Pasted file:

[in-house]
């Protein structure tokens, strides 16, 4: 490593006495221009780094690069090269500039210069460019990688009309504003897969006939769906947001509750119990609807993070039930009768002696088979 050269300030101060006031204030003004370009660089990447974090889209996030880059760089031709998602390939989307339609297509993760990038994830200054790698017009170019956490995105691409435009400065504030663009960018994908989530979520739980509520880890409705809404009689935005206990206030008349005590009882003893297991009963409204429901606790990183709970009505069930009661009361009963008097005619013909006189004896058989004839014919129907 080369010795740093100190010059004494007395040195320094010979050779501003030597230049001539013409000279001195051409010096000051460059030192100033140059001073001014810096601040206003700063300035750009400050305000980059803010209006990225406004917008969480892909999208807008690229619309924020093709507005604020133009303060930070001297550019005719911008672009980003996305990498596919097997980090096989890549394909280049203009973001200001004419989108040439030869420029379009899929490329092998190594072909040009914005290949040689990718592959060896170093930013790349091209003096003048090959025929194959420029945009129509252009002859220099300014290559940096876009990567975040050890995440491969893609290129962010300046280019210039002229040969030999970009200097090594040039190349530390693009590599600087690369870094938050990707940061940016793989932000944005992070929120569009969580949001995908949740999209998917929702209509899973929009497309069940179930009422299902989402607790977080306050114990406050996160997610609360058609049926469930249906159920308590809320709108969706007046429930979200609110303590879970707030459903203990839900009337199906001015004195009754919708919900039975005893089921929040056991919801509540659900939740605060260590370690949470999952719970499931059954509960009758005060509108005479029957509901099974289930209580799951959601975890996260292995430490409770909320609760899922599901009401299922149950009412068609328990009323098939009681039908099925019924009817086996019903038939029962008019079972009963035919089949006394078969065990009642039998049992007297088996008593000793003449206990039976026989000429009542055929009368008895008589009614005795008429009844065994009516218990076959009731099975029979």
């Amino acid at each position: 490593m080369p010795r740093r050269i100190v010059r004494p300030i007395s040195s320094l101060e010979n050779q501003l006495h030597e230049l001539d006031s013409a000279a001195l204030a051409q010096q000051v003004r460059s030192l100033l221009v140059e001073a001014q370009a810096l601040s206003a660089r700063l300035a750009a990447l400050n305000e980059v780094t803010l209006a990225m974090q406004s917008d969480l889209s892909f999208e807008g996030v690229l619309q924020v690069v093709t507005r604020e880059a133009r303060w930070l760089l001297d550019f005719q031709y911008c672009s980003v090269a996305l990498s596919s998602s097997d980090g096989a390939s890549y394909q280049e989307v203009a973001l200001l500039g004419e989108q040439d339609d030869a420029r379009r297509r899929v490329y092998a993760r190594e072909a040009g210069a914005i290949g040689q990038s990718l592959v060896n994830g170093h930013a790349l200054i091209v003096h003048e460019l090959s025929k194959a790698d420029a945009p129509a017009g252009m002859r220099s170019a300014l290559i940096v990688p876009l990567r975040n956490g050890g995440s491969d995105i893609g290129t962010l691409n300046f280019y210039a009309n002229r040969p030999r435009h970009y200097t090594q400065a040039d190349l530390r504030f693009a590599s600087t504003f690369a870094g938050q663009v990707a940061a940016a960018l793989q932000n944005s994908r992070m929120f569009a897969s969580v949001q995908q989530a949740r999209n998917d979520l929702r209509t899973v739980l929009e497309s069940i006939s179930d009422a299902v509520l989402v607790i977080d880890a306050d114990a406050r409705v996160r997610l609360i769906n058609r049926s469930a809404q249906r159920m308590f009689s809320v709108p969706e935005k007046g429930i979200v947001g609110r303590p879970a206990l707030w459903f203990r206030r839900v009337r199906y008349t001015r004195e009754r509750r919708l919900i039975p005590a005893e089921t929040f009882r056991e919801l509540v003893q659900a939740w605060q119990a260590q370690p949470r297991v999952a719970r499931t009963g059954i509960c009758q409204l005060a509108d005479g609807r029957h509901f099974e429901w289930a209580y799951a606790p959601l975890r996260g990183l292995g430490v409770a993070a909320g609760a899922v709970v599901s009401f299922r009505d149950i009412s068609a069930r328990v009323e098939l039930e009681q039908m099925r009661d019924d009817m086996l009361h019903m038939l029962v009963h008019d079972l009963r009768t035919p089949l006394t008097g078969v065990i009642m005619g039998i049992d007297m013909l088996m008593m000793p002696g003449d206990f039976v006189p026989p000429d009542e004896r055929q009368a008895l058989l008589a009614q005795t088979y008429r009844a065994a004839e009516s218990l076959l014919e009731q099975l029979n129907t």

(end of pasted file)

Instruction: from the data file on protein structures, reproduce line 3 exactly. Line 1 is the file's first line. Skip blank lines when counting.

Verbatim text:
């Amino acid at each position: 490593m080369p010795r740093r050269i100190v010059r004494p300030i007395s040195s320094l101060e010979n050779q501003l006495h030597e230049l001539d006031s013409a000279a001195l204030a051409q010096q000051v003004r460059s030192l100033l221009v140059e001073a001014q370009a810096l601040s206003a660089r700063l300035a750009a990447l400050n305000e980059v780094t803010l209006a990225m974090q406004s917008d969480l889209s892909f999208e807008g996030v690229l619309q924020v690069v093709t507005r604020e880059a133009r303060w930070l760089l001297d550019f005719q031709y911008c672009s980003v090269a996305l990498s596919s998602s097997d980090g096989a390939s890549y394909q280049e989307v203009a973001l200001l500039g004419e989108q040439d339609d030869a420029r379009r297509r899929v490329y092998a993760r190594e072909a040009g210069a914005i290949g040689q990038s990718l592959v060896n994830g170093h930013a790349l200054i091209v003096h003048e460019l090959s025929k194959a790698d420029a945009p129509a017009g252009m002859r220099s170019a300014l290559i940096v990688p876009l990567r975040n956490g050890g995440s491969d995105i893609g290129t962010l691409n300046f280019y210039a009309n002229r040969p030999r435009h970009y200097t090594q400065a040039d190349l530390r504030f693009a590599s600087t504003f690369a870094g938050q663009v990707a940061a940016a960018l793989q932000n944005s994908r992070m929120f569009a897969s969580v949001q995908q989530a949740r999209n998917d979520l929702r209509t899973v739980l929009e497309s069940i006939s179930d009422a299902v509520l989402v607790i977080d880890a306050d114990a406050r409705v996160r997610l609360i769906n058609r049926s469930a809404q249906r159920m308590f009689s809320v709108p969706e935005k007046g429930i979200v947001g609110r303590p879970a206990l707030w459903f203990r206030r839900v009337r199906y008349t001015r004195e009754r509750r919708l919900i039975p005590a005893e089921t929040f009882r056991e919801l509540v003893q659900a939740w605060q119990a260590q370690p949470r297991v999952a719970r499931t009963g059954i509960c009758q409204l005060a509108d005479g609807r029957h509901f099974e429901w289930a209580y799951a606790p959601l975890r996260g990183l292995g430490v409770a993070a909320g609760a899922v709970v599901s009401f299922r009505d149950i009412s068609a069930r328990v009323e098939l039930e009681q039908m099925r009661d019924d009817m086996l009361h019903m038939l029962v009963h008019d079972l009963r009768t035919p089949l006394t008097g078969v065990i009642m005619g039998i049992d007297m013909l088996m008593m000793p002696g003449d206990f039976v006189p026989p000429d009542e004896r055929q009368a008895l058989l008589a009614q005795t088979y008429r009844a065994a004839e009516s218990l076959l014919e009731q099975l029979n129907t």